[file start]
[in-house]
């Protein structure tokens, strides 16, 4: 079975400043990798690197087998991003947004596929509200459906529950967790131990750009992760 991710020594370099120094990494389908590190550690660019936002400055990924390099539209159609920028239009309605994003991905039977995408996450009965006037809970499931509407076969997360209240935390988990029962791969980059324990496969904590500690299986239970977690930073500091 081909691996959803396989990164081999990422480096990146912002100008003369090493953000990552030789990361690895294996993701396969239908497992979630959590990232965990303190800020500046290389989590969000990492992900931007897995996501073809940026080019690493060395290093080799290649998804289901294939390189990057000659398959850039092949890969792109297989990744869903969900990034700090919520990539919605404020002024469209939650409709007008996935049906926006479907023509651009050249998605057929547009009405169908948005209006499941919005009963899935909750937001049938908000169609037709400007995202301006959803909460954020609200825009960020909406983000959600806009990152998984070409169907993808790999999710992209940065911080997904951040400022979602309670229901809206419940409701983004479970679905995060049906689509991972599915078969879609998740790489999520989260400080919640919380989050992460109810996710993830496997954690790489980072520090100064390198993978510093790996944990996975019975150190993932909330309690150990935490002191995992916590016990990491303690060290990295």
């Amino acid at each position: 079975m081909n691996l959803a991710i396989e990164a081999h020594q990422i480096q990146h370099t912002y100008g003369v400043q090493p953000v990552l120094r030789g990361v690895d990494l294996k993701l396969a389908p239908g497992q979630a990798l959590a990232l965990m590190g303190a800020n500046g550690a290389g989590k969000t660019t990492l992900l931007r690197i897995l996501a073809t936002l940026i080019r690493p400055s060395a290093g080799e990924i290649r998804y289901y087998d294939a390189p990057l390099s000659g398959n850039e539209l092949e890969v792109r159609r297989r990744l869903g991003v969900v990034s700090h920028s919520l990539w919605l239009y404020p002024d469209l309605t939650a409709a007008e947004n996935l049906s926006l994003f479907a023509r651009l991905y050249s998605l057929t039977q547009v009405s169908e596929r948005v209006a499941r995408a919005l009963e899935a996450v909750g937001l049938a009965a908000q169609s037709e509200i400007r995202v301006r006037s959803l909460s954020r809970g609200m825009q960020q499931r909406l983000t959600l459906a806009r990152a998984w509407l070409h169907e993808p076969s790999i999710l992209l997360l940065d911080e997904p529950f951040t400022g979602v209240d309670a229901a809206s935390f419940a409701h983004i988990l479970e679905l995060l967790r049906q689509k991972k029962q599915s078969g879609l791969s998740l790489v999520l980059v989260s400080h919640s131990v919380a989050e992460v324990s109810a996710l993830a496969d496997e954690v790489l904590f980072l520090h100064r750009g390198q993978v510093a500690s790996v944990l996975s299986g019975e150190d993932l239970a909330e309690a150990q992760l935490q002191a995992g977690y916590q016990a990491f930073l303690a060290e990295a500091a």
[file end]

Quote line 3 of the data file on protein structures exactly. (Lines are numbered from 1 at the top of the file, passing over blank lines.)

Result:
């Amino acid at each position: 079975m081909n691996l959803a991710i396989e990164a081999h020594q990422i480096q990146h370099t912002y100008g003369v400043q090493p953000v990552l120094r030789g990361v690895d990494l294996k993701l396969a389908p239908g497992q979630a990798l959590a990232l965990m590190g303190a800020n500046g550690a290389g989590k969000t660019t990492l992900l931007r690197i897995l996501a073809t936002l940026i080019r690493p400055s060395a290093g080799e990924i290649r998804y289901y087998d294939a390189p990057l390099s000659g398959n850039e539209l092949e890969v792109r159609r297989r990744l869903g991003v969900v990034s700090h920028s919520l990539w919605l239009y404020p002024d469209l309605t939650a409709a007008e947004n996935l049906s926006l994003f479907a023509r651009l991905y050249s998605l057929t039977q547009v009405s169908e596929r948005v209006a499941r995408a919005l009963e899935a996450v909750g937001l049938a009965a908000q169609s037709e509200i400007r995202v301006r006037s959803l909460s954020r809970g609200m825009q960020q499931r909406l983000t959600l459906a806009r990152a998984w509407l070409h169907e993808p076969s790999i999710l992209l997360l940065d911080e997904p529950f951040t400022g979602v209240d309670a229901a809206s935390f419940a409701h983004i988990l479970e679905l995060l967790r049906q689509k991972k029962q599915s078969g879609l791969s998740l790489v999520l980059v989260s400080h919640s131990v919380a989050e992460v324990s109810a996710l993830a496969d496997e954690v790489l904590f980072l520090h100064r750009g390198q993978v510093a500690s790996v944990l996975s299986g019975e150190d993932l239970a909330e309690a150990q992760l935490q002191a995992g977690y916590q016990a990491f930073l303690a060290e990295a500091a």